Despite his conviction for sex trafficking and other crimes, R. Kelly's record and streaming sales have soared.
According to Rolling Stone, R. Kelly's music sales have improved in the aftermath of his conviction, which was handed down in Brooklyn on September 27.
The disgraced R&B artist was convicted of racketeering, kidnapping, and sexual exploitation of a child.
From September 27 to October 3, R. Kelly's on-demand audio streams increased by 22%, while video streaming increased by 23%.
Kelly averaged roughly 5.4 million on-demand audio streams per week in 2017, and around 6.4 million this year, Rolling Stone reported.
Artists are normally compensated in the fractions of a penny per stream, depending on the service, and therefore streams of his music -- as opposed to playing music already downloaded to a hard drive or on a physical CD -- benefit Kelly's wallet.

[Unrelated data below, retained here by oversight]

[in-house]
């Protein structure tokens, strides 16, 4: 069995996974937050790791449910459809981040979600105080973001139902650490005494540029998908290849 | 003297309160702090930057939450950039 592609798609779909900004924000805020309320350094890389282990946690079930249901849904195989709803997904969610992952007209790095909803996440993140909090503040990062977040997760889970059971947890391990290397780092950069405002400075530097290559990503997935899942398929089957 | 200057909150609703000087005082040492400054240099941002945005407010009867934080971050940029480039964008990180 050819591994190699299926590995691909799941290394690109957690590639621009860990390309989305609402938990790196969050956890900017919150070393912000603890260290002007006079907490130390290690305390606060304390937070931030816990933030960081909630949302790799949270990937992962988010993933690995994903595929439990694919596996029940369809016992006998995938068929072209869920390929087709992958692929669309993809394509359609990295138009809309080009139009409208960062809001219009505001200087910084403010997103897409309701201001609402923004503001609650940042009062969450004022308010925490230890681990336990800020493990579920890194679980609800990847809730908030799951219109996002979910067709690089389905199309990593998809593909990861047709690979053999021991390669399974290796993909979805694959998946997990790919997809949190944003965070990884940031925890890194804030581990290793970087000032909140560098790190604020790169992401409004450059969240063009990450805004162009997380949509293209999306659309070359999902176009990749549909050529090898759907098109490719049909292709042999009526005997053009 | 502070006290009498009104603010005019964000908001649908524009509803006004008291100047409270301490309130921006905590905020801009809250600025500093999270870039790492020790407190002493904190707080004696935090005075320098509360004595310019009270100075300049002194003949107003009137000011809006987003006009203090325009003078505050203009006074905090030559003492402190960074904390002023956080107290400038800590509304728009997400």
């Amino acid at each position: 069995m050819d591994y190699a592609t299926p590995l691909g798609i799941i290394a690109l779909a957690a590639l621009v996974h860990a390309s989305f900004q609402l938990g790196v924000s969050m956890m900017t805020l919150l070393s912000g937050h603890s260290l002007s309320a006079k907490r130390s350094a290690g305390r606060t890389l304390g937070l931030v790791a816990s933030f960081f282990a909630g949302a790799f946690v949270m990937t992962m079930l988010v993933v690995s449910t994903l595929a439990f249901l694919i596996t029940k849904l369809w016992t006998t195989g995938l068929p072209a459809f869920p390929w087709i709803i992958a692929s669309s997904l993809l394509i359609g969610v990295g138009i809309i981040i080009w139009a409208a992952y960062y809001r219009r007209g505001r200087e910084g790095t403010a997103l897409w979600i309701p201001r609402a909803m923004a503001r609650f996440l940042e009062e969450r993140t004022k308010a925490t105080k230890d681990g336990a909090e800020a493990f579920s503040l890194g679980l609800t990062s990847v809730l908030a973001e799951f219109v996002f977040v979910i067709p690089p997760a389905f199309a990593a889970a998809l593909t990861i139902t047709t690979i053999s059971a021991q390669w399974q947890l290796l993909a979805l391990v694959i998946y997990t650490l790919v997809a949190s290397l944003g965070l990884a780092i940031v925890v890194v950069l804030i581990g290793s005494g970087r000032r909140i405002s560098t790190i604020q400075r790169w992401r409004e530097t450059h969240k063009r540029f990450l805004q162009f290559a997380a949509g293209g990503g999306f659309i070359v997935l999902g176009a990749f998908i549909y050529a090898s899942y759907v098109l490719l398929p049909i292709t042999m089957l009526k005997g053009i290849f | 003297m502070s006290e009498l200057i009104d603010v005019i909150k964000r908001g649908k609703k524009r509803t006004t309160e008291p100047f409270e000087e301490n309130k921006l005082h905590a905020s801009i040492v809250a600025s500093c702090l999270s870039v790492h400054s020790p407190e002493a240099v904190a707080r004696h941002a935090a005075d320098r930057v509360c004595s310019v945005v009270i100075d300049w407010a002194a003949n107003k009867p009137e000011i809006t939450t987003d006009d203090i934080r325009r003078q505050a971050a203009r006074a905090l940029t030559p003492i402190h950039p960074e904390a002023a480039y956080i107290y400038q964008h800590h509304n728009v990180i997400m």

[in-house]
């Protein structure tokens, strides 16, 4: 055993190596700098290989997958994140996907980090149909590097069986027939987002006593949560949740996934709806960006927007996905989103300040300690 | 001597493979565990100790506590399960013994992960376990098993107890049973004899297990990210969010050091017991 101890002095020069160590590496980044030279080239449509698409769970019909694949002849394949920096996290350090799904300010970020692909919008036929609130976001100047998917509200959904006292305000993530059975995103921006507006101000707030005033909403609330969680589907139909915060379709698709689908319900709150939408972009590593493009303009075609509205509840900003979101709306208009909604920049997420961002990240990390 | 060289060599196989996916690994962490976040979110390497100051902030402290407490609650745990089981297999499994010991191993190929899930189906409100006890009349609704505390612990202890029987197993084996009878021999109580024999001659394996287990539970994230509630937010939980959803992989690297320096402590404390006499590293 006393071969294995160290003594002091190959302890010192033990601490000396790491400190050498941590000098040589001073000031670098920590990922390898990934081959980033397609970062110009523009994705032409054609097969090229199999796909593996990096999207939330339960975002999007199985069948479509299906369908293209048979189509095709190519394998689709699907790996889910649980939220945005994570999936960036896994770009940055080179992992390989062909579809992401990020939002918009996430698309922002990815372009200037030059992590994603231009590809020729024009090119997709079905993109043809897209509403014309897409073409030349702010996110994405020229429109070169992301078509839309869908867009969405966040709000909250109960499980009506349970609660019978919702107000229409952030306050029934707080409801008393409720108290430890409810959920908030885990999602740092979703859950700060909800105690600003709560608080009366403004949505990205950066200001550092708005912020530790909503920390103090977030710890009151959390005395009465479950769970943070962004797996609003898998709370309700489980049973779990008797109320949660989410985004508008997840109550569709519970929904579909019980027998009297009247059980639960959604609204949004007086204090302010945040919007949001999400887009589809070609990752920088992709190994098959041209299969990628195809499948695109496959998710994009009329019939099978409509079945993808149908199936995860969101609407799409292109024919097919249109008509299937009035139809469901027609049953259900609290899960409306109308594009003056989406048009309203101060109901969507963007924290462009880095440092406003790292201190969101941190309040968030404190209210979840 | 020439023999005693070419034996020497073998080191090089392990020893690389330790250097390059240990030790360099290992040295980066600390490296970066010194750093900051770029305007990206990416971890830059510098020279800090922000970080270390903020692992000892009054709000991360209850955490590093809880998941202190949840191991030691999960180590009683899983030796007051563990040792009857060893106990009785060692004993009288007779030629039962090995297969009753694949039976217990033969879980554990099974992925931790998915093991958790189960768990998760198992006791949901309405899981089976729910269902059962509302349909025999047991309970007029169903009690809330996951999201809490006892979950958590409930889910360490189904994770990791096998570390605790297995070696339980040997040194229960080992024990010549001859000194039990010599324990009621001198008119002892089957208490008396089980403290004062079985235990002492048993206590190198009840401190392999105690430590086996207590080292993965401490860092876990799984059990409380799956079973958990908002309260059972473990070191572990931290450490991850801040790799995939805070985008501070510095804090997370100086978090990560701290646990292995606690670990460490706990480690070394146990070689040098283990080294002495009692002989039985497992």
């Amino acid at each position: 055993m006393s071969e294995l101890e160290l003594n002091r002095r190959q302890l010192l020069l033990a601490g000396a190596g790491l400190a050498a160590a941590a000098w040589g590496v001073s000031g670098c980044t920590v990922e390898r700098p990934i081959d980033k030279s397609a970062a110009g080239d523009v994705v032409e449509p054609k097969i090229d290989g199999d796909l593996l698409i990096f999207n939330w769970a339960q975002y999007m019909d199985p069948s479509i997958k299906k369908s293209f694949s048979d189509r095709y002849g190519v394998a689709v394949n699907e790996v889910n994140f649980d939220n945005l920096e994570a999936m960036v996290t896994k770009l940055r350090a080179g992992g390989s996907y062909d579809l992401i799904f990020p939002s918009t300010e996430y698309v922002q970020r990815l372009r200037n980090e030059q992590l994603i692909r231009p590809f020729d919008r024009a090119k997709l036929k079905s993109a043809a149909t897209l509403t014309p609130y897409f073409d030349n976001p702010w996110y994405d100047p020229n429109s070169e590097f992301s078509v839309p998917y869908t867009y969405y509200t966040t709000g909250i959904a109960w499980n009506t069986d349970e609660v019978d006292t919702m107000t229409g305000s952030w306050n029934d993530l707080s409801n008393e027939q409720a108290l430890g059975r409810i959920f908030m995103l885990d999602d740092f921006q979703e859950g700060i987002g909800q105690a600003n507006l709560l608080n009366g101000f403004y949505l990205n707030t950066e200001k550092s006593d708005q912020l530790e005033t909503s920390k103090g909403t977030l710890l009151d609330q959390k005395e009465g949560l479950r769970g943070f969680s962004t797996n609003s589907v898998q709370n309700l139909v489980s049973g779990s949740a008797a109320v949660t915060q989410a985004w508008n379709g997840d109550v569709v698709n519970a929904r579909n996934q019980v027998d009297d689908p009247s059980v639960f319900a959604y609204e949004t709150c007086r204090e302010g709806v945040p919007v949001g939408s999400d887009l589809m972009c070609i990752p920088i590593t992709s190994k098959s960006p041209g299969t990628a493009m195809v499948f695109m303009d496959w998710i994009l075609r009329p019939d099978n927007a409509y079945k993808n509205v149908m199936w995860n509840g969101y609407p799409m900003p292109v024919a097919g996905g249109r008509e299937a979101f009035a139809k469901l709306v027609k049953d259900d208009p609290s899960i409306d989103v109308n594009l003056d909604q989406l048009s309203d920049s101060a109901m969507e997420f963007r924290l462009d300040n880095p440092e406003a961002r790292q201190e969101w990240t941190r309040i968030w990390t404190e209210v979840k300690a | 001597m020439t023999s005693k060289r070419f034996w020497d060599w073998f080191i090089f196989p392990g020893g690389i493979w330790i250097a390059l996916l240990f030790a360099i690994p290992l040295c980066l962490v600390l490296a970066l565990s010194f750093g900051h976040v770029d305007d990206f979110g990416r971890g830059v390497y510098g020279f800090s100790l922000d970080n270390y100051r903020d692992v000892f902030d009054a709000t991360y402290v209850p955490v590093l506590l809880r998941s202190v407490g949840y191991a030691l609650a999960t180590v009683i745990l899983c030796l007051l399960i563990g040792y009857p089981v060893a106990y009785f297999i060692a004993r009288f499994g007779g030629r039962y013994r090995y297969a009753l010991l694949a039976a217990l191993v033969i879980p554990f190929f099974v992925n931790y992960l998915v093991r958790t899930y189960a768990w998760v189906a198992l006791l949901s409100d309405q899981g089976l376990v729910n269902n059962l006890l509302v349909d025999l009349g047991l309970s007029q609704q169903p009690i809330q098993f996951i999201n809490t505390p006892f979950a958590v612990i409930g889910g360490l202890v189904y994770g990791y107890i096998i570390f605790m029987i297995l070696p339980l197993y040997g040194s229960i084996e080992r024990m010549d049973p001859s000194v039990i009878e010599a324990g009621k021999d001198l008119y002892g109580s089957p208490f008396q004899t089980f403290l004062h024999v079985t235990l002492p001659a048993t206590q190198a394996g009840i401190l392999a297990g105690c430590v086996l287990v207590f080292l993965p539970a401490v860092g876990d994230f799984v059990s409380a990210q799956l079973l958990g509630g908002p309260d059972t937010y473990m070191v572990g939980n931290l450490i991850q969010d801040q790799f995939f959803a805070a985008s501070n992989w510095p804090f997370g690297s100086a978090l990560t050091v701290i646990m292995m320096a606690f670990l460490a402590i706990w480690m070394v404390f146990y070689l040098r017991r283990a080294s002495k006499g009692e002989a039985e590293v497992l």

The 54-year-old musician was convicted of running a criminal operation that recruited women, girls, and boys for sex last month.
During the federal trial, witnesses revealed their experiences, including one woman who accused him of coercing her into getting an abortion. He risks a prison sentence ranging from 10 years to life.
The news of the streaming boost comes just days after YouTube banned two Kelly-related channels for allegedly violating its guidelines on creator accountability. His music is still available on the majority of streaming services, including Spotify, Tidal, and Apple Music, as of press time.
Kelly has always had defenders eager to reject his accumulating criminal charges or to continue listening to his music despite them.
According to some, the controversy extends all the way back to 2002, when he was charged with many counts of child pornography in connection with the release of a tape purportedly portraying Kelly having sex with an underage female. In 2008, he was acquitted of all charges.
Kelly also sparked controversy in the 1990s when he married 15-year-old singer Aaliyah illegally. Her parents obtained an annulment of the marriage. The union was mentioned during Kelly's federal trial, as previously reported by The Grio.